In this case, the label on the bottle. The phrase “the perfect beer from removing ‘no’ from your vocabulary for the night” may have sounded cool to those seeing the campaign in context. But as a stand-alone phrase on a bottle of beer, it goes into the territory of date rape and drunk girls getting into serious trouble. Budweiser apologized, and the offending bottles were removed from circulation. Still, the damage had been done.

3. Coca-Cola – New Coke

The year is 1985. The cola wars are in their prime, and both Pepsi and Coke were sparring it out in full blown ad campaigns. The Pepsi Challenge was proving to people that they actually preferred the taste of Pepsi to Coke in a blind taste test, and that worried the people at Coca-Cola. In fact, it worried them so much that they decided to change the product’s 100-year-old formula, launching New Coke to the world in April of 1985.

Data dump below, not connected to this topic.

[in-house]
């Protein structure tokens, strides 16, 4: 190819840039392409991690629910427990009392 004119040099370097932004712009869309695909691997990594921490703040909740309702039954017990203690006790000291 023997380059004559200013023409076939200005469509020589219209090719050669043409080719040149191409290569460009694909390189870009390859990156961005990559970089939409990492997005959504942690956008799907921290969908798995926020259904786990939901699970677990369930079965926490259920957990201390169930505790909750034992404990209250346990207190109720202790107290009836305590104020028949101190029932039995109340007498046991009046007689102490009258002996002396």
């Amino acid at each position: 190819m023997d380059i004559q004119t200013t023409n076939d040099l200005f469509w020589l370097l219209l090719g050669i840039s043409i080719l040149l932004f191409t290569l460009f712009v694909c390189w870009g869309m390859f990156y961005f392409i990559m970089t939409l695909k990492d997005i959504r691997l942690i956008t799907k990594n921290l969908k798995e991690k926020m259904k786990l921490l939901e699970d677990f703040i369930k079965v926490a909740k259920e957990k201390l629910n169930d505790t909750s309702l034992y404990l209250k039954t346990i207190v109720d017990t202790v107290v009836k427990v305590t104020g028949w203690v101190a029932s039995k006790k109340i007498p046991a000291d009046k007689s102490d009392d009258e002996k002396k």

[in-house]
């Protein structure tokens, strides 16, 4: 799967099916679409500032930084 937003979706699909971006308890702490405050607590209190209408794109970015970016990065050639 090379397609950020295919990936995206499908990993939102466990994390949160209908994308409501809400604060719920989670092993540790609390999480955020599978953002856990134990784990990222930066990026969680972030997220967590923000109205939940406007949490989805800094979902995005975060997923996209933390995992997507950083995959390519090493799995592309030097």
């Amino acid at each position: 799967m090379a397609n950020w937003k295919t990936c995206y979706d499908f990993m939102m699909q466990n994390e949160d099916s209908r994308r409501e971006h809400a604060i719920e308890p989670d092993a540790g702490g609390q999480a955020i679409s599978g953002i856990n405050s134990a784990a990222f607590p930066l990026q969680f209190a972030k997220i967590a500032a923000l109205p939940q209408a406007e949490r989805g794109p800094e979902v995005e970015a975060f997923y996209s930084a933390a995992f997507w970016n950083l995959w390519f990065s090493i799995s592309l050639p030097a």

But the data was wrong. Yes, people initially liked the Pepsi flavor to Coke in a sip test. But overall, more people preferred the slightly less sweet Coke formula when drinking a whole can. Coke’s decision to up the sweetness failed miserably.

Millions of dollars has been spent on the reformulation, new packaging, and ad campaigns. And it was all for nothing. In fact, it tarnished the company’s image, with Pepsi getting a bump from the New Coke disaster. Just a few months later, in July, Coca-Cola announced that it had made a huge mistake, and old Coke was returning. Some people think it was a cunning move to get people loving Coke again, but with the amount of money wasted, and the stain on the company’s image, that is definitely not the case.